Jennifer Dziura writes life coaching advice weekly here on TheGloss, and career coaching advice Fridays on TheGrindstone.
On the night of the election, I was alone in my apartment, refreshing CNN.com. The electoral tally went above 270. I refreshed again! Finally, the headline! I wanted to share with someone, so I went downstairs and told my doorman. I assumed he would be pro-Obama, and I was not wrong. I think I said, “Yay!” And my doorman said, “Yeah, all right!”
Since then, white men all over the television have been LOSING THEIR SHIT. Trump had a public meltdown on Twitter. Limbaugh sounds like he was just dumped by his prom date. (What do I have to do to be good enough for your love?! Tell me! I’ll be anything you want! What about all the good times we had?) This guy is vowing to spit at Democrats and to shout “Obama sucks!” if you try to do something nice for him. Karl Rove got very upset on Fox News. So upset, in fact, that he was not able to think rationally.
This seems like just the right cultural moment for an article I’ve been thinking about for a long time.
Women’s Emotions are “Emotions,” Men’s Emotions are “How People Talk”
A long time ago, in Bullish: What Egg Donation Taught Me About Being a Dude, I quoted Ben Barres, Chair of the Neurobiology department at Stanford, and also a transsexual man:
It is just patently absurd to say women are more emotional than men. Men commit 25 times the murders; it’s shocking what the numbers are. And if anyone ever sees a woman with road rage, they should write it up and send it to a medical journal.
What I want to talk about is how emotional outbursts typically more associated with men (shouting, expressing anger openly) are given a pass in public discourse in a way that emotional outbursts typically more associated with women (crying, “getting upset”) are stigmatized.
I wish to dispel the notion that women are “more emotional.” I don’t think we are. I think that the emotions women stereotypically express are what men call “emotions,” and the emotions that men typically express are somehow considered by men to be something else.
This is incorrect. Anger? EMOTION. Hate? EMOTION. Resorting to violence? EMOTIONAL OUTBURST. An irrational need to be correct when all the evidence is against you? Pretty sure that’s an emotion. Resorting to shouting really loudly when you don’t like the other person’s point of view? That’s called “being too emotional to engage in a rational discussion.”
Not only do I think men are at least as emotional as women, I think that these stereotypically male emotions are more damaging to rational dialogue than are stereotypically female emotions. A hurt, crying person can still listen, think, and speak. A shouting, angry person? That person is crapping all over meaningful discourse.
I love Rachel Maddow. If you’re a ladyblog reader, you’ve probably seen this. But let me bring back this Maddow video from last April, in which Alex Castellanos denies the existence of the pay gap for women:
RACHEL MADDOW: But given that some of us believe that women are getting paid less than men for doing the same work, there is something called the Fair Pay Act. There was a court ruling that said the statute of limitations, if you’re getting paid less than a man, if you’re subject to discrimination, starts before you know that discrimination is happening, effectively cutting off your recourse to the courts. You didn’t know you were being discriminated against. You can’t go. The first law passed by this administration is the Fair Pay Act. To remedy that court ruling. The Mitt Romney campaign put you out as a surrogate to shore up people’s feelings about this issue after they could not say whether or not Mitt Romney would have signed that bill. You’re supposed to make us feel better about it. You voted against the Fair Pay Act. It’s not about–whether or not you have a female surrogate. It’s about policy and whether or not you want to fix some of the structural discrimination that women really do face that Republicans don’t believe is happening.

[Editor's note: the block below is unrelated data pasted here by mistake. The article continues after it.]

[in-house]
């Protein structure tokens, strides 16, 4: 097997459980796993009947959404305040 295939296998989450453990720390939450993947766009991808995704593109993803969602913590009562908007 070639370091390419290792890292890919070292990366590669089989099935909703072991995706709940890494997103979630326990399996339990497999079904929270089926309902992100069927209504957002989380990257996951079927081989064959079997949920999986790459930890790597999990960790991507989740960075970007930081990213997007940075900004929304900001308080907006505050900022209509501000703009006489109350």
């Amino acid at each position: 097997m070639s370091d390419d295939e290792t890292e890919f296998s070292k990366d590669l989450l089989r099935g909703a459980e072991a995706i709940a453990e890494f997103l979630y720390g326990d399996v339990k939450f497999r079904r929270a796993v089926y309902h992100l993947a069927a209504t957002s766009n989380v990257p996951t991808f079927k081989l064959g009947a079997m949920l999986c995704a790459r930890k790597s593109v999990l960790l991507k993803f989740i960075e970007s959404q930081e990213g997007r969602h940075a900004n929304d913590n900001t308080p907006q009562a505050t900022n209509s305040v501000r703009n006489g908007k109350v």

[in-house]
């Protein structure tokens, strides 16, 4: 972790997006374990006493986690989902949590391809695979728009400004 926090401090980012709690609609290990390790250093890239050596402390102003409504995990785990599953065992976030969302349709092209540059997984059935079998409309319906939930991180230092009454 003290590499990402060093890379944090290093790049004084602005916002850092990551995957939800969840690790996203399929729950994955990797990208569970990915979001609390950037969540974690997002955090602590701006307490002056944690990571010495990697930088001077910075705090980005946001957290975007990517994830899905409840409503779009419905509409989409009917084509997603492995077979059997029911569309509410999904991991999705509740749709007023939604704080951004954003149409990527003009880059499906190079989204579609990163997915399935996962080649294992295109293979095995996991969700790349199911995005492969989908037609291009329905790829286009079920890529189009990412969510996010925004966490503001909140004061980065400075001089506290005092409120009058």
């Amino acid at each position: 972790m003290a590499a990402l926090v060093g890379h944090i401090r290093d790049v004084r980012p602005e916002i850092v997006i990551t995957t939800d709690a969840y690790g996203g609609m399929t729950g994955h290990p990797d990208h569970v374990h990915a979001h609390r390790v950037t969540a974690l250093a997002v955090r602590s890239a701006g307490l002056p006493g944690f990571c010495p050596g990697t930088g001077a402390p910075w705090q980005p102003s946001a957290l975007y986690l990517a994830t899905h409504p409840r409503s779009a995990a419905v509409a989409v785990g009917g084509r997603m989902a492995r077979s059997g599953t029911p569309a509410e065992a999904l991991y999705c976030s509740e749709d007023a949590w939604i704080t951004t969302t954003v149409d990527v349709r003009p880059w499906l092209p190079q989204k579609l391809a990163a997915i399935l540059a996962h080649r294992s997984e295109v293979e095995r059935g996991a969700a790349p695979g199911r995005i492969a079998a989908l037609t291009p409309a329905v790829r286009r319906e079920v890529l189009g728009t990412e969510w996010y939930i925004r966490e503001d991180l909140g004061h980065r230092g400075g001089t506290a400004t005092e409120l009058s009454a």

ALEX CASTELLANOS: It’s policy. And I love how passionate you are. I wish you are as right about what you’re saying as you are passionate about it. I really do.
RACHEL MADDOW: That’s really condescending.
ALEX CASTELLANOS: For example– no.
RACHEL MADDOW: I mean this is a stylistic issue.
ALEX CASTELLANOS: I’ll tell you what–
RACHEL MADDOW: My passion on this issue–
ALEX CASTELLANOS: Here’s a fact–
RACHEL MADDOW:–is actually me making a factual argument–
“My passion on this issue is actually me making a factual argument.” I could die of joy (yes, that’s an emotion). But despite my deep enjoyment of Rachel Maddow, totally unruffled, calling that guy out for his patronizing bullshit, that video is really hard for me to watch.
I was a high school debate champion. Then co-captain of the team at Dartmouth. I’m no Maddow, but I’m pretty good at holding my own in this kind of situation. And yet, if that were me, deflecting Alex Castellanos’ dismissive mansplaining, I’d need a whole day to recover. How does that kind of discourse help uncover truth?
In a Washington Post article about Ben Barres, the neuroscientist who transitioned from female to male, biologist Peter Lawrence posits “a range of cognitive differences” between men and women. And yet:
But even as he played down the role of sexism, Lawrence said the “rat race” in science is skewed in favor of pushy, aggressive people — most of whom, he said, happen to be men.
“We should try and look for the qualities we actually need,” he said. “I believe if we did, that we would choose more women and more gentle men. It is gentle people of all sorts who are discriminated against in our struggle to survive.”
“The qualities we actually need” rarely include pushing others around, or having a deep, loud voice.